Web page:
5 December 2018 | Herpreet Kaur Grewal
There is "a real lack of commitment amongst UK businesses to drive sustainable change" and only 10 per cent have set a carbon reduction target, according to a report by Carbon Credentials.
The energy performance and carbon management firm's study, The Carbon Commitment Report, shows that out of the 1,000 heads of sustainability and business owners questioned, none had set science-based targets.
Science-based targets demonstrate a company's commitment to a low-carbon future and reflect the level of action needed globally to help the world align with the Paris Agreement - the pledge by nearly 200 countries on tackling climate change and a commitment to keep global warming below 2°C.
The report also finds that just under half of companies (49 per cent) use even the most basic sustainability measures, such as recycling bins for office waste.
The findings follow the recent and most comprehensive study to date into climate change by the Intergovernmental Panel on Climate Change (IPCC), which made headlines worldwide.
The IPCC report is the most extensive warning yet on the risks of rising global temperatures; leading international scientists saying it is the final call to save the world from climate catastrophe.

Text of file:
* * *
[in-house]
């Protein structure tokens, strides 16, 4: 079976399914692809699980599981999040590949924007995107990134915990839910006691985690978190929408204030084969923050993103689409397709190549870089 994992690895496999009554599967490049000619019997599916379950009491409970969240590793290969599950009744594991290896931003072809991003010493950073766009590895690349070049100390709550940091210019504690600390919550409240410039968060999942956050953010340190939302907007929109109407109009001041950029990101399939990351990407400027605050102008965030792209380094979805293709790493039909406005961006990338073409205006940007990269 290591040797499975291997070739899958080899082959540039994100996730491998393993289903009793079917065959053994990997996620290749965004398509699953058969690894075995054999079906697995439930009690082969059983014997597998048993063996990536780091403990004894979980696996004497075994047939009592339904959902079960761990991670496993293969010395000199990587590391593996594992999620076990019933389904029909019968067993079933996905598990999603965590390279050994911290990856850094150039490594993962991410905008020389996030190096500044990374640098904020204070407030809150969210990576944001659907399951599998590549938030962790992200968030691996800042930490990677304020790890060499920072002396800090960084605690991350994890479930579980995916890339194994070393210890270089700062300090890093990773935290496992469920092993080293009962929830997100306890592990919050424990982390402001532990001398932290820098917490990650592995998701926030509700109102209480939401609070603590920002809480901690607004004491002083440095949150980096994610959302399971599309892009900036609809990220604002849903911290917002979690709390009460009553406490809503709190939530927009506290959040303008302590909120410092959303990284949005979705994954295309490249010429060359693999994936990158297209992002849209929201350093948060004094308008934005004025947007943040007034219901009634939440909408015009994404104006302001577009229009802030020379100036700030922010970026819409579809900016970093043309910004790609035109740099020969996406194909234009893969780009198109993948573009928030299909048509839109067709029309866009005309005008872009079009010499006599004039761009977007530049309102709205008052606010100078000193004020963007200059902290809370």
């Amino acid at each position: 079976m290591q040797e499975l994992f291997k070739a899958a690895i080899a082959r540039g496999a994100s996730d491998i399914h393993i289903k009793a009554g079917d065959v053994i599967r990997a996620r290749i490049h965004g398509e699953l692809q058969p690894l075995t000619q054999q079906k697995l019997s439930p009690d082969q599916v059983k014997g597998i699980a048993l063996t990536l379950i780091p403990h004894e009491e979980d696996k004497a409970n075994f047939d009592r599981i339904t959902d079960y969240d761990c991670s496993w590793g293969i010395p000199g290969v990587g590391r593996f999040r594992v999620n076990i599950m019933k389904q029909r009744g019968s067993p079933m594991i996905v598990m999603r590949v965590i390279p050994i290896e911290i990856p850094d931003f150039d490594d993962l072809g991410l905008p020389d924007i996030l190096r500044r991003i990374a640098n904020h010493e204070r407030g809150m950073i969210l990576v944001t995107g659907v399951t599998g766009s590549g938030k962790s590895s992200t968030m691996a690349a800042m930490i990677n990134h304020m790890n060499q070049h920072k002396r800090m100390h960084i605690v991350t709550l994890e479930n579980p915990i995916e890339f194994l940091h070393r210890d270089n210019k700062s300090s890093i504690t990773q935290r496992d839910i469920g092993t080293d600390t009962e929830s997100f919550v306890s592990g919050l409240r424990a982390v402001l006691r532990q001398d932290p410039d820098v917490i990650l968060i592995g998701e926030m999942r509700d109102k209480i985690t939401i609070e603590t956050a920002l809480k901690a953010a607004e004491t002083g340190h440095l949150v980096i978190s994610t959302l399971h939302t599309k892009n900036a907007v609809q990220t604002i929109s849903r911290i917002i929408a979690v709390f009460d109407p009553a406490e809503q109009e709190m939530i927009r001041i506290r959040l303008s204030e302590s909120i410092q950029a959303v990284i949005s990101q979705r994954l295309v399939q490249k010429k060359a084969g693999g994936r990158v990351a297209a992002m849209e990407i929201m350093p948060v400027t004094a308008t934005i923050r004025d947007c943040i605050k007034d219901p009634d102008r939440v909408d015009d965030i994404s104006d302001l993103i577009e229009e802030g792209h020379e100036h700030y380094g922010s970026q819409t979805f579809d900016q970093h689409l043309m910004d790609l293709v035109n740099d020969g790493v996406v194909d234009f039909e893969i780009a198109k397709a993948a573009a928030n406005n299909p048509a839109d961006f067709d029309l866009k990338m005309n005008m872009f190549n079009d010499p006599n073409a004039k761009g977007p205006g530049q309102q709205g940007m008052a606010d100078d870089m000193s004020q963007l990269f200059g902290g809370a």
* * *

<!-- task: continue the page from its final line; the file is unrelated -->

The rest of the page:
Another 1,000 junior managers and below were also questioned and more than half (57 per cent) think their employers aren't doing enough to involve them in cutting their carbon footprint at work.
The lack of transparency and engagement shown by many organisations means that 74 per cent of employees have no idea what their company's carbon reduction targets are, and 57 per cent of those questioned say they don't, or don't always trust UK organisations to deliver on their sustainability claims.
Just 14 per cent of large businesses with more than 250 employees have set staff personal goals and targets to cut their own workplace carbon footprint, only 9 per cent incentivise staff to save energy at work, and a mere 7 per cent regularly communicate internally the energy savings made and the benefits of any savings to their business and environment.
Only 4 per cent of employees say their organisation links staff bonuses to cut carbon emissions and to save energy at work (despite 66 per cent of employees saying they'd support such a scheme), and only a few offered other incentives to reduce employees' individual carbon footprint such as increased annual leave, or financial benefits for cycling to work. In fact, just 13 per cent say they have an official company 'car share' policy and 12 per cent have a 'cycle to work' scheme.